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The current state of climate change in politics


Student protesters during the Global Climate Change Strike last September.

Climate change activists took their voices to the streets throughout much of 2019. Last September saw a week of protest in over a thousand locations across the globe. 


Several activists and their respective organizations expressed whether or not they think their advocacy efforts are working. They also voiced their opinions on the political landscape as it relates to the environmental situation. 


“[Climate Central] has been remarkably effective,” Peter Girard of Climate Central in Princeton, New Jersey, said. “Our research is widely cited by TV meteorologists explaining how climate change influences local weather and weather-related trends, like growing seasons and insect ranges. Audiences in every U.S. state have seen Climate Central graphics in their local TV weather reports, as well as radio, print, and online media.” 


Girard cited a Pew Research Center study that says Americans rely more on TV newscasts than any other source of news. A local TV meteorologist might be the best and only scientist the general public hears from on a regular basis. Climate Central’s provision of graphics and information to these news outlets help better explain the climate’s changing effects on the world.


Paige Scott from Youth Climate Strike’s Florida branch also mentioned the impact the media has on climate change.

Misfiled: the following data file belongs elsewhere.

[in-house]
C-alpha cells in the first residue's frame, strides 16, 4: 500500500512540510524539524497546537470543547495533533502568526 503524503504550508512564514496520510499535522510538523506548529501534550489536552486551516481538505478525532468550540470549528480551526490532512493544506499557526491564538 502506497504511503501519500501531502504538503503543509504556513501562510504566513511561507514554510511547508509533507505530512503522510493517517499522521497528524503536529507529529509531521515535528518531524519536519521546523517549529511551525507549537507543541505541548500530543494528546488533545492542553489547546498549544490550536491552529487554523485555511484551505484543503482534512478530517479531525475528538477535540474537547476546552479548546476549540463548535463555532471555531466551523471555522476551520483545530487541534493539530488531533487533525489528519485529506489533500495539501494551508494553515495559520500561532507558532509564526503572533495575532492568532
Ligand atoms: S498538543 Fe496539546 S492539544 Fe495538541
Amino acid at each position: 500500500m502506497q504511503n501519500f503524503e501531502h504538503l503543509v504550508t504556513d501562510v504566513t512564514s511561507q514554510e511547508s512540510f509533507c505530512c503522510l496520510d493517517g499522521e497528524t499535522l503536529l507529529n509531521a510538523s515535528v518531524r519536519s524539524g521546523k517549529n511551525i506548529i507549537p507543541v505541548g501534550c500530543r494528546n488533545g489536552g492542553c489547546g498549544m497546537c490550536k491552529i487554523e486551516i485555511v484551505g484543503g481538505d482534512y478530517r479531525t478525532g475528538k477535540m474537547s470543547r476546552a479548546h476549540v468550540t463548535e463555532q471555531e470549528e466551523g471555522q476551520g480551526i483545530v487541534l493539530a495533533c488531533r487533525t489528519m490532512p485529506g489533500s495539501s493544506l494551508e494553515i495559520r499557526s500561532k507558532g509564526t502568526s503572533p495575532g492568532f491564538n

“I feel as if a lot more coverage and attention is being brought to it,'' Scott said. “We are having a lot more of a conversation about climate change. With the possibility of a new presidential administration leading into 2020, we’ll have a lot more policy changes hopefully.” 


Anton Kernohan from the University of Florida’s Climate Action Gator club also recommended no change in protest methods. 


“One of [Climate Action Gator’s] main strategies is activism through art,” Kernoham said. “We do a lot of art shows where we create some creative artworks to display at our protests.” 


Kernohan and Climate Action Gators utilized these works during the protests they attended last September. 


One of the purposes behind the strikes and protests is advocating action and policy change from government officials. There is a small range of opinion on whether governments are doing enough for climate change and whether the next elected president can handle it.


On the contrary, Climate Central does not support or criticize policies or politicians. Its role in confronting climate change is to give the populace reliable scientific information needed to understand the problem and make up their own minds. 


“I think that most of the European countries are doing a lot right now,” Scott said of international government work on climate change. “I think Europe in general is a lot further along than we are, but America is the one that is lacking in the grand scheme of things.”


Kernohan also stated that non-governmental organizations and non-profit individuals are game changers as well. 


“[The American government is] far from doing everything they can do to save our planet, to save our climate,” Kernohan said. 


Kernohan listed Kamala Harris, Elizabeth Warren and Bernie Sanders as the most likely candidates to confront climate change.


“They have all been very receptive to the need for beneficial climate policy,” Kernohan said. 

He supports their decisions on rejoining the Paris Climate Agreement and applying the Green New Deal.


By Benjamin Wainer

©2020 by The Beacon Today. A news publication of Palm Beach Atlantic University